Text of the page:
I’ve just started a LinkedIn group on the topic of digital skills in the workplace. You are very welcome to join.
I have to admit – I’ve not done much with LinkedIn groups before, and while much of it is pretty intuitive to anyone who has used similar features on other networks, I’ve had to learn a fair bit too.
Here’s some handy hints that might save you some bother if you have a go at setting up your own LinkedIn group in the future.
You can’t post documents – so you need to upload to Dropbox, Box or SkyDrive and link to them.
Likewise, if you want to collaborate on a document, you’ll need to use Google Doc or something similar.
You can only send one announcement email a week
So make it a good one – perhaps summarising the last 7 days activity and getting people excited about what’s to come. This is also a good way of bringing discussions to people’s attention that might otherwise have got lost in the flow of the group.
Be careful who you let in
There are armies of people who seem to attempt to join every single LinkedIn grow going for no apparent reason. My advice is to make your group invite only, and if you don’t recognise someone who applies to join, have a quick look at their profile.
If it isn’t immediately obvious why they would have an interest in your group, you can either just ignore them, or if you are feeling nice, ping them a message asking why they want to join your group.
Build a sense of exclusivity
Linked to the above, because there are a lot of groups on LinkedIn, you need to make yours stand out a bit. I did this by making my group a closed one, that you can only access if you are a member.
Practice in private
Have a private group that only you know about so that you can practice how the features work with minimal embarrassment. Not everything in LinkedIn works the way you’d expect it to, so having a sandbox you can play around in is a good idea!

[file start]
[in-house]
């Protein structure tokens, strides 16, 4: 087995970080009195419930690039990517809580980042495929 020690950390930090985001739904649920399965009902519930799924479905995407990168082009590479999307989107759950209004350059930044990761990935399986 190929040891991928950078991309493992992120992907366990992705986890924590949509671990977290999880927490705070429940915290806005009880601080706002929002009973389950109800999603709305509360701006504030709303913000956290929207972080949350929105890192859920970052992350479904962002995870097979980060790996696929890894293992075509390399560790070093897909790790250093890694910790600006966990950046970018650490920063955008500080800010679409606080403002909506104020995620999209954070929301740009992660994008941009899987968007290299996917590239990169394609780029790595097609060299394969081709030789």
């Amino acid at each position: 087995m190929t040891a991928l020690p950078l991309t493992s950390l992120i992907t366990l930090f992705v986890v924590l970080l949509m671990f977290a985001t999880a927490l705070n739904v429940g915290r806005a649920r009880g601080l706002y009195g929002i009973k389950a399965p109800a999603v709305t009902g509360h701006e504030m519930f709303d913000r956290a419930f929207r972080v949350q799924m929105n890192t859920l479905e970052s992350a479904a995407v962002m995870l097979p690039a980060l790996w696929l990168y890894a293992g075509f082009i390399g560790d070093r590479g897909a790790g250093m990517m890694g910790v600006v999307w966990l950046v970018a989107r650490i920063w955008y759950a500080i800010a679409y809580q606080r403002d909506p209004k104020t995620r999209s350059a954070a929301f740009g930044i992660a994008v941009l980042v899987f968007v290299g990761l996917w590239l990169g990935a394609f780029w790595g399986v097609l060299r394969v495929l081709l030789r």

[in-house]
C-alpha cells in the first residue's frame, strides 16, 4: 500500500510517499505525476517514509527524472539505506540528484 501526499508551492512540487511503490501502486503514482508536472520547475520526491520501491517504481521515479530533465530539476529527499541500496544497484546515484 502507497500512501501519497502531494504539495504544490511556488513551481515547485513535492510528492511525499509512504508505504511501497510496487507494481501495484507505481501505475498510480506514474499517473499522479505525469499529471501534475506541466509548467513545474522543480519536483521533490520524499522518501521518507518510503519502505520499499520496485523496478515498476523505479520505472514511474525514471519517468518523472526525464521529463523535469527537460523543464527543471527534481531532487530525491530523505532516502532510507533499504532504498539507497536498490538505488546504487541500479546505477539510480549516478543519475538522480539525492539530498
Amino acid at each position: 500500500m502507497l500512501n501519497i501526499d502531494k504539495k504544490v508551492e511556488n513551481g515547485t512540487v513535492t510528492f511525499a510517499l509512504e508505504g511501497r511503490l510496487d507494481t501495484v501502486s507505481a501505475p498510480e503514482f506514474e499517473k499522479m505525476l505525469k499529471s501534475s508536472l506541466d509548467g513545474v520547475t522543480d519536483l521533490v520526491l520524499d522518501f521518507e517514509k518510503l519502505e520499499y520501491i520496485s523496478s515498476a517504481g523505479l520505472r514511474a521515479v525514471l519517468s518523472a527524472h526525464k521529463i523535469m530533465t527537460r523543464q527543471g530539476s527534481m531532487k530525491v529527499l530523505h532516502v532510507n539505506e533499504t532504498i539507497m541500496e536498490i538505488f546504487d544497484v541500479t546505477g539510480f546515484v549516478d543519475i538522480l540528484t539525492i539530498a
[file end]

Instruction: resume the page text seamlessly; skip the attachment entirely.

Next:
Curate the stream
LinkedIn groups are effectively streams of content. It does some work for you in listing stuff on the main page in order of relevance and interest. However, bits will get lost unless you do some curation.
As mentioned above, one way of doing this is to use the weekly email announcement feature. However, I think it is probably worth having somewhere separate where the really good stuff can be listed on a web page somewhere – particularly for new members who need to catch up.
Edit the email templates
A key thing to do to make the community welcoming and a bit more personal is to edit the messages that get sent out to prospective members when they first apply to join.
A few of the groups I am a member of don’t do this, and it does make you feel like the group isn’t particularly actively managed or facilitated, so it can be off putting.
Remember – this is about community management
So even though the medium we are using is LinkedIn, everything else still applies – welcome new members, reply to people’s posts, seed conversations, promote the group in other channels, and so on. Go read Feverbee, and do what it tells you.
Have you any further tips for running a successful LinkedIn group?
Hi, Dave – great post. We’re looking to start a LinkedIn group for a program that related to women’s issues, and I’m wondering if you have any updates/lessons learned since you posted this (January). Thanks.